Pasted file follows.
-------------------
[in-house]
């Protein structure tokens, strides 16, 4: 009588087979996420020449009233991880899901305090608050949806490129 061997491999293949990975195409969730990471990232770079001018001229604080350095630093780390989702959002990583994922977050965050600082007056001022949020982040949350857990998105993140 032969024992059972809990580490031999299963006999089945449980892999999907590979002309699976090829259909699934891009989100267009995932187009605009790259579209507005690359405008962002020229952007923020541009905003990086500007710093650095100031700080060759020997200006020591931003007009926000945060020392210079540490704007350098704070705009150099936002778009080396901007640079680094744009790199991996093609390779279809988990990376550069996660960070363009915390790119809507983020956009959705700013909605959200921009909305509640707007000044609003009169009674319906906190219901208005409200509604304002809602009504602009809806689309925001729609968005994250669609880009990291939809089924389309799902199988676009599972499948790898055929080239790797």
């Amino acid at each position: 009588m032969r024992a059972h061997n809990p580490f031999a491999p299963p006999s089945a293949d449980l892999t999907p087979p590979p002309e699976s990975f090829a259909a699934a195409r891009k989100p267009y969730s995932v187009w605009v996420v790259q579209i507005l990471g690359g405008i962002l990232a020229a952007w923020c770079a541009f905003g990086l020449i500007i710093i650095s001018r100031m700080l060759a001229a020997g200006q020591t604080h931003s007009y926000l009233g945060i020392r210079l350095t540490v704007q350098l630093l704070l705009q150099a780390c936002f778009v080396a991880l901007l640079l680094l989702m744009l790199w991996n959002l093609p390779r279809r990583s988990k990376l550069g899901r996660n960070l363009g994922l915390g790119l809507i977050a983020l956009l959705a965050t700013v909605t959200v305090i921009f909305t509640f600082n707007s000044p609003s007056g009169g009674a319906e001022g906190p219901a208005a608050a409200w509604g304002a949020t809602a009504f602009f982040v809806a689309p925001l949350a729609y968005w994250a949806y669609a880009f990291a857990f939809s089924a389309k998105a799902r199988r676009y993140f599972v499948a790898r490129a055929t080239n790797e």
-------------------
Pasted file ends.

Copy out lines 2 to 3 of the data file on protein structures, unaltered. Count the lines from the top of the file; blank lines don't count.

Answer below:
């Protein structure tokens, strides 16, 4: 009588087979996420020449009233991880899901305090608050949806490129 061997491999293949990975195409969730990471990232770079001018001229604080350095630093780390989702959002990583994922977050965050600082007056001022949020982040949350857990998105993140 032969024992059972809990580490031999299963006999089945449980892999999907590979002309699976090829259909699934891009989100267009995932187009605009790259579209507005690359405008962002020229952007923020541009905003990086500007710093650095100031700080060759020997200006020591931003007009926000945060020392210079540490704007350098704070705009150099936002778009080396901007640079680094744009790199991996093609390779279809988990990376550069996660960070363009915390790119809507983020956009959705700013909605959200921009909305509640707007000044609003009169009674319906906190219901208005409200509604304002809602009504602009809806689309925001729609968005994250669609880009990291939809089924389309799902199988676009599972499948790898055929080239790797």
């Amino acid at each position: 009588m032969r024992a059972h061997n809990p580490f031999a491999p299963p006999s089945a293949d449980l892999t999907p087979p590979p002309e699976s990975f090829a259909a699934a195409r891009k989100p267009y969730s995932v187009w605009v996420v790259q579209i507005l990471g690359g405008i962002l990232a020229a952007w923020c770079a541009f905003g990086l020449i500007i710093i650095s001018r100031m700080l060759a001229a020997g200006q020591t604080h931003s007009y926000l009233g945060i020392r210079l350095t540490v704007q350098l630093l704070l705009q150099a780390c936002f778009v080396a991880l901007l640079l680094l989702m744009l790199w991996n959002l093609p390779r279809r990583s988990k990376l550069g899901r996660n960070l363009g994922l915390g790119l809507i977050a983020l956009l959705a965050t700013v909605t959200v305090i921009f909305t509640f600082n707007s000044p609003s007056g009169g009674a319906e001022g906190p219901a208005a608050a409200w509604g304002a949020t809602a009504f602009f982040v809806a689309p925001l949350a729609y968005w994250a949806y669609a880009f990291a857990f939809s089924a389309k998105a799902r199988r676009y993140f599972v499948a790898r490129a055929t080239n790797e």